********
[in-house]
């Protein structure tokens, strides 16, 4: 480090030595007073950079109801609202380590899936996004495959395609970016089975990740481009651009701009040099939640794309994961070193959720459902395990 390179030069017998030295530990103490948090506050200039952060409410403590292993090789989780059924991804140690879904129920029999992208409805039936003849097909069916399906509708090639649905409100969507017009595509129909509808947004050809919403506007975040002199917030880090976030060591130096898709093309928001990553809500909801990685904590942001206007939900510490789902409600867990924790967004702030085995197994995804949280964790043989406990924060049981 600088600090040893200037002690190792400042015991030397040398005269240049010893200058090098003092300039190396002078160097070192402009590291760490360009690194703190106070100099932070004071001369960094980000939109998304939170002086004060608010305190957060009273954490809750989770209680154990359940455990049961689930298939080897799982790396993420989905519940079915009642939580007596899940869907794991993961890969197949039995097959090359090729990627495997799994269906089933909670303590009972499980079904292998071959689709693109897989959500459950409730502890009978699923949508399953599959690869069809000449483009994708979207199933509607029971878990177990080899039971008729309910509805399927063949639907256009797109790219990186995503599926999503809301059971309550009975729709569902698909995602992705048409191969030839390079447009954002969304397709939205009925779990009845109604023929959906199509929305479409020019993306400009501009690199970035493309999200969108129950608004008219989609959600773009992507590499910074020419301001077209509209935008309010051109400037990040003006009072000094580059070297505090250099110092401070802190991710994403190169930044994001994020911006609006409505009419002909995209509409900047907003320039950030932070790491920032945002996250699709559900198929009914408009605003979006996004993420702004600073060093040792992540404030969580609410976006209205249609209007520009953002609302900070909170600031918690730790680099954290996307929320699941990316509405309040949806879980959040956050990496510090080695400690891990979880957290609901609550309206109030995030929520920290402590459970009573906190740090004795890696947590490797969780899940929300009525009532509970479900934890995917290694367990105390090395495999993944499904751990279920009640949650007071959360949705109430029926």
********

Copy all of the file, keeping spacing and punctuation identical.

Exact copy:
[in-house]
């Protein structure tokens, strides 16, 4: 480090030595007073950079109801609202380590899936996004495959395609970016089975990740481009651009701009040099939640794309994961070193959720459902395990 390179030069017998030295530990103490948090506050200039952060409410403590292993090789989780059924991804140690879904129920029999992208409805039936003849097909069916399906509708090639649905409100969507017009595509129909509808947004050809919403506007975040002199917030880090976030060591130096898709093309928001990553809500909801990685904590942001206007939900510490789902409600867990924790967004702030085995197994995804949280964790043989406990924060049981 600088600090040893200037002690190792400042015991030397040398005269240049010893200058090098003092300039190396002078160097070192402009590291760490360009690194703190106070100099932070004071001369960094980000939109998304939170002086004060608010305190957060009273954490809750989770209680154990359940455990049961689930298939080897799982790396993420989905519940079915009642939580007596899940869907794991993961890969197949039995097959090359090729990627495997799994269906089933909670303590009972499980079904292998071959689709693109897989959500459950409730502890009978699923949508399953599959690869069809000449483009994708979207199933509607029971878990177990080899039971008729309910509805399927063949639907256009797109790219990186995503599926999503809301059971309550009975729709569902698909995602992705048409191969030839390079447009954002969304397709939205009925779990009845109604023929959906199509929305479409020019993306400009501009690199970035493309999200969108129950608004008219989609959600773009992507590499910074020419301001077209509209935008309010051109400037990040003006009072000094580059070297505090250099110092401070802190991710994403190169930044994001994020911006609006409505009419002909995209509409900047907003320039950030932070790491920032945002996250699709559900198929009914408009605003979006996004993420702004600073060093040792992540404030969580609410976006209205249609209007520009953002609302900070909170600031918690730790680099954290996307929320699941990316509405309040949806879980959040956050990496510090080695400690891990979880957290609901609550309206109030995030929520920290402590459970009573906190740090004795890696947590490797969780899940929300009525009532509970479900934890995917290694367990105390090395495999993944499904751990279920009640949650007071959360949705109430029926």